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News: Croatian obstacles 'cause for concern'

Current Croatian property laws pose significant barriers to foreign investors interested in buying property in the country, an issue which is creating problems for Croatia's bid to join the EU, reports Natasa Radic for Southeast European Times...

EU experts have concluded that Croatian property law does not comply with European standards and must be amended before the country can join the EU.

"A large number of legislative restrictions still exist," the European Commission reported. "Citizens of EU countries do not enjoy the necessary rights that would enable them to obtain property in Croatia."

Already a very popular tourist destination, Croatia has a strong appeal with foreigners looking to buy holiday homes along the country's beautiful coastline.  But Eurosceptics in the country are not keen to open the property market to foreigners, fearing that such holiday properties will be snapped up immediately.

For the time being therefore, Croatia is not taking part in the EU's negotiations on the free movement of goods and capital.

The current legal situation

Under current Croatian law, foreign individuals and businesses wishing to buy property in the country must first obtain consent from the foreign ministry and the justice ministry, a process which can take years.

On deciding whether to grant a foreign request to purchase property, the foreign ministry examines whether there is reciprocity between Croatia and the applicant's state in real estate matters.  In other words, the foreign ministry looks at how Croatian citizens are treated by the property law of the applicant country.  Italian, German and Austrian nationals have the easiest ride, since vast numbers of Croatian citizens have already purchased property in these countries.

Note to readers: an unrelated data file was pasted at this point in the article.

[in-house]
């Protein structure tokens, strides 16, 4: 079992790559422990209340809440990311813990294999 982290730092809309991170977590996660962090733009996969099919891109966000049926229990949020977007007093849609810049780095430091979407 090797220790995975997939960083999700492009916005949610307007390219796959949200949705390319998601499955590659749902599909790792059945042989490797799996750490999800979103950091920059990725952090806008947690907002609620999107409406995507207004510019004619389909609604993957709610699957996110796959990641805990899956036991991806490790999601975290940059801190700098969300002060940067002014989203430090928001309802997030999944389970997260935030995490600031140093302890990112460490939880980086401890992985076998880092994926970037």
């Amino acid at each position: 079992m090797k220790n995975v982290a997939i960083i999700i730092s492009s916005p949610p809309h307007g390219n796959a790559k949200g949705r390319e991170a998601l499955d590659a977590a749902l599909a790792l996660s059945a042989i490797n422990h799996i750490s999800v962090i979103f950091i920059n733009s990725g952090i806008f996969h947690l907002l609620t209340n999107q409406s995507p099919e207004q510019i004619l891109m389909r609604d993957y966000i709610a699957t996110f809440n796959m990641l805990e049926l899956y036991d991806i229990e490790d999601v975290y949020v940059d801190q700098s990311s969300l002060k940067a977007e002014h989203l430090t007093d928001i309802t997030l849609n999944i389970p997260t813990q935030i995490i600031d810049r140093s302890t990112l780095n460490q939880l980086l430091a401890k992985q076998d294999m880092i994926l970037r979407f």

Foreign individuals and businesses are not currently allowed to buy agricultural or forest land in Croatia. If the object of acquisition is a protected cultural monument, it is first offered to the authorities -- federal, regional, and municipal.  Only if such authorities decline to exercise their pre-emptive right to purchase can the property be bought by foreign individuals and businesses.

Another country with a significant tourist market which ran into similar issues to Croatia during the accession process is Malta.  The Maltese real estate market took seven years to liberalise.

The Croatian property market is scheduled to be liberalised by 2009, according to previous agreements signed with the EU.

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